MERISTIC AND MORPHOMETRIC VARIATIONS OF BARRED SPINY EEL Macrognathus pancalus POPULATIONS FROM BANGLADESHI FRESHWATERS: AN INSIGHT INTO LANDMARK-BASED TRUSS NETWORK SYSTEM

MERISTIC AND MORPHOMETRIC VARIATIONS OF BARRED SPINY EEL Macrognathus pancalus POPULATIONS FROM BANGLADESHI FRESHWATERS: AN INSIGHT INTO LANDMARK-BASED TRUSS NETWORK SYSTEMDownload fileoriginal scientific paper
MERISTIC AND MORPHOMETRIC VARIATIONS OF BARRED SPINY EEL Macrognathus pancalus POPULATIONS FROM BANGLADESHI FRESHWATERS: AN INSIGHT INTO LANDMARK-BASED TRUSS NETWORK SYSTEMMahfuj, M. S. E., Khatun, A., Boidya, P., Samad, M. A.Keywords:
meristicmorphometricspiny eeltruss networkbangladesh

Summary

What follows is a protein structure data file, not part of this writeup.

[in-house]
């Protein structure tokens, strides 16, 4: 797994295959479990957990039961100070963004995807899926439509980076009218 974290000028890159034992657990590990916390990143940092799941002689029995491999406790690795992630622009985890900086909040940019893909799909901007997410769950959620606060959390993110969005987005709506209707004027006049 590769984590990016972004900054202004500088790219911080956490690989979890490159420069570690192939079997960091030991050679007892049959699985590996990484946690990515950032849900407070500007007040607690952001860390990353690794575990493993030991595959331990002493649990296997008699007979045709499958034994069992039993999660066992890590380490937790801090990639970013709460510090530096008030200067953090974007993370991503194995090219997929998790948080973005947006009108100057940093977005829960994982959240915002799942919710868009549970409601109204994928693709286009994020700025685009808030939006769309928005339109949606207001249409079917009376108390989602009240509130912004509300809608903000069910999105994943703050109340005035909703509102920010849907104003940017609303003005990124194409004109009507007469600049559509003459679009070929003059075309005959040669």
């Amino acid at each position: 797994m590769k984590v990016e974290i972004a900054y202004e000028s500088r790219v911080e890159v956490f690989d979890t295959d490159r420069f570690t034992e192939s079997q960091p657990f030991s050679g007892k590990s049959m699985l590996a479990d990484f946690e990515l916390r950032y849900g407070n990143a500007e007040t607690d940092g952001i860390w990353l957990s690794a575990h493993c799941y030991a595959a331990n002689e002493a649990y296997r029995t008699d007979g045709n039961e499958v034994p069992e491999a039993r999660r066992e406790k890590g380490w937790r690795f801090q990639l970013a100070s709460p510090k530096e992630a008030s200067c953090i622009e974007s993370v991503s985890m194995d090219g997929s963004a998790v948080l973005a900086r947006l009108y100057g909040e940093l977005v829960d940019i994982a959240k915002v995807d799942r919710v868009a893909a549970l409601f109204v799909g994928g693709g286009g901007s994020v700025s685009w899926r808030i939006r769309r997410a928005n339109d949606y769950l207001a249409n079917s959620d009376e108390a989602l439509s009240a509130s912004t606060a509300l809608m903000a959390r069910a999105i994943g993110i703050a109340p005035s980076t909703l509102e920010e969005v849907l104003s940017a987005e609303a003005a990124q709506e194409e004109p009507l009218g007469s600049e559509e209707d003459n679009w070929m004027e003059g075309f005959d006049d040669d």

The present research focuses to examine the meristic and landmark-based morphometric variations of barred spiny eel Macrognathus pancalus from four populations namely Dhakuria beel, Jessore (DBJ); Bohnni boar, Gopalgonj (BBG); the Arial kha river, Madaripur (AKRM) and the Nabaganga river, Jhenidah (NRJ) in Bangladeshi freshwaters. Six meristic counts were compared among four populations and significant differences were observed in number of caudal fin rays and number of pelvic fin rays in all meristic characters. The truss protocol was used in the present study based on six general morphometrics and fifteen truss measurements. Univariate statistics showed that five (standard length (SL), upper jaw length (UJL), lower jaw length (LJL), head depth (HD) and inter orbital (IO)) of six morphometric and eleven truss networks (viz. 2-3, 3-4, 5-6, 6-7, 7-8, 1-8, 2-8, 3-8, 3-7, 4-7 and 5-7) among fifteen truss measurements differed significantly. Cannonical discriminate function analyses were conducted among samples and the populations were fully intermingled. Pooled within-group correlation showed morphometric and landmark measurements; the first discriminant function (DF) accounted for 79%, the second DF accounted for 15.9% and third DF accounted for 5.1% of group variability. An euclidian dendrogram was prepared based on morphometric and truss measurements in four populations, where two clusters were mainly formed, in which first cluster formed by NRJ population was fully separated, and the second cluster was formed by two populations of AKRM and DBJ. Additionally, a subcluster BBG was formed with AKRM. On the basis of morphometric and truss measurements, 68.8%, 83.6%, 55.6% and 80% of original grouped cases were correctly classified in NRJ, AKRM, DBJ and BBG, respectively. These results specify the presence of different stocks of fish from four aquatic habitats. This study is highly significant for proper conservation and effective management of M. pancalus populations as well as for the scientific community for further research.